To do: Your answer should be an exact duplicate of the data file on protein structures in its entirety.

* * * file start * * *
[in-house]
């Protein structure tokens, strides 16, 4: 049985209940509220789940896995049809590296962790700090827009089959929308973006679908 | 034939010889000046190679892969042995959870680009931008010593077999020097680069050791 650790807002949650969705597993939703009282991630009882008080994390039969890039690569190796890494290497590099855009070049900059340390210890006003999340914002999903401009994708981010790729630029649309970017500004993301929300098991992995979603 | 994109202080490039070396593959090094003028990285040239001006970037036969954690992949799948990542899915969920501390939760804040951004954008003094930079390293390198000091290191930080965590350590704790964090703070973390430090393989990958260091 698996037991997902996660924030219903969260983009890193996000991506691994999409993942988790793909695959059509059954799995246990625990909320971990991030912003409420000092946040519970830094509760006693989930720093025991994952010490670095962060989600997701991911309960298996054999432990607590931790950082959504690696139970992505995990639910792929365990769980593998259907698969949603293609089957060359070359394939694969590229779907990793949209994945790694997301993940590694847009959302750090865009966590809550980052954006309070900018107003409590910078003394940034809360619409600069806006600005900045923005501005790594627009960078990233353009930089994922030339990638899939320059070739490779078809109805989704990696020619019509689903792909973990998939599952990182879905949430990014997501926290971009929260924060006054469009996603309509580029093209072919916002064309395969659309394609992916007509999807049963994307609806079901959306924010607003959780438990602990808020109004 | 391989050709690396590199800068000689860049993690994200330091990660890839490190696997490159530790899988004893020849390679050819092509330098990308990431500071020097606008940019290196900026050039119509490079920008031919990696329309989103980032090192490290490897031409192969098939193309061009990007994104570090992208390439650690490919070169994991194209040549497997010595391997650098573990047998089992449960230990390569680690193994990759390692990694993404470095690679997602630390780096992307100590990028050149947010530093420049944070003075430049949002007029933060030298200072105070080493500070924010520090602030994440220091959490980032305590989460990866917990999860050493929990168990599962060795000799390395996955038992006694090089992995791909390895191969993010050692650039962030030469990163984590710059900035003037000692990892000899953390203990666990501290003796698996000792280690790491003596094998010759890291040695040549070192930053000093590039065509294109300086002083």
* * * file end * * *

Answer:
[in-house]
């Protein structure tokens, strides 16, 4: 049985209940509220789940896995049809590296962790700090827009089959929308973006679908 | 034939010889000046190679892969042995959870680009931008010593077999020097680069050791 650790807002949650969705597993939703009282991630009882008080994390039969890039690569190796890494290497590099855009070049900059340390210890006003999340914002999903401009994708981010790729630029649309970017500004993301929300098991992995979603 | 994109202080490039070396593959090094003028990285040239001006970037036969954690992949799948990542899915969920501390939760804040951004954008003094930079390293390198000091290191930080965590350590704790964090703070973390430090393989990958260091 698996037991997902996660924030219903969260983009890193996000991506691994999409993942988790793909695959059509059954799995246990625990909320971990991030912003409420000092946040519970830094509760006693989930720093025991994952010490670095962060989600997701991911309960298996054999432990607590931790950082959504690696139970992505995990639910792929365990769980593998259907698969949603293609089957060359070359394939694969590229779907990793949209994945790694997301993940590694847009959302750090865009966590809550980052954006309070900018107003409590910078003394940034809360619409600069806006600005900045923005501005790594627009960078990233353009930089994922030339990638899939320059070739490779078809109805989704990696020619019509689903792909973990998939599952990182879905949430990014997501926290971009929260924060006054469009996603309509580029093209072919916002064309395969659309394609992916007509999807049963994307609806079901959306924010607003959780438990602990808020109004 | 391989050709690396590199800068000689860049993690994200330091990660890839490190696997490159530790899988004893020849390679050819092509330098990308990431500071020097606008940019290196900026050039119509490079920008031919990696329309989103980032090192490290490897031409192969098939193309061009990007994104570090992208390439650690490919070169994991194209040549497997010595391997650098573990047998089992449960230990390569680690193994990759390692990694993404470095690679997602630390780096992307100590990028050149947010530093420049944070003075430049949002007029933060030298200072105070080493500070924010520090602030994440220091959490980032305590989460990866917990999860050493929990168990599962060795000799390395996955038992006694090089992995791909390895191969993010050692650039962030030469990163984590710059900035003037000692990892000899953390203990666990501290003796698996000792280690790491003596094998010759890291040695040549070192930053000093590039065509294109300086002083």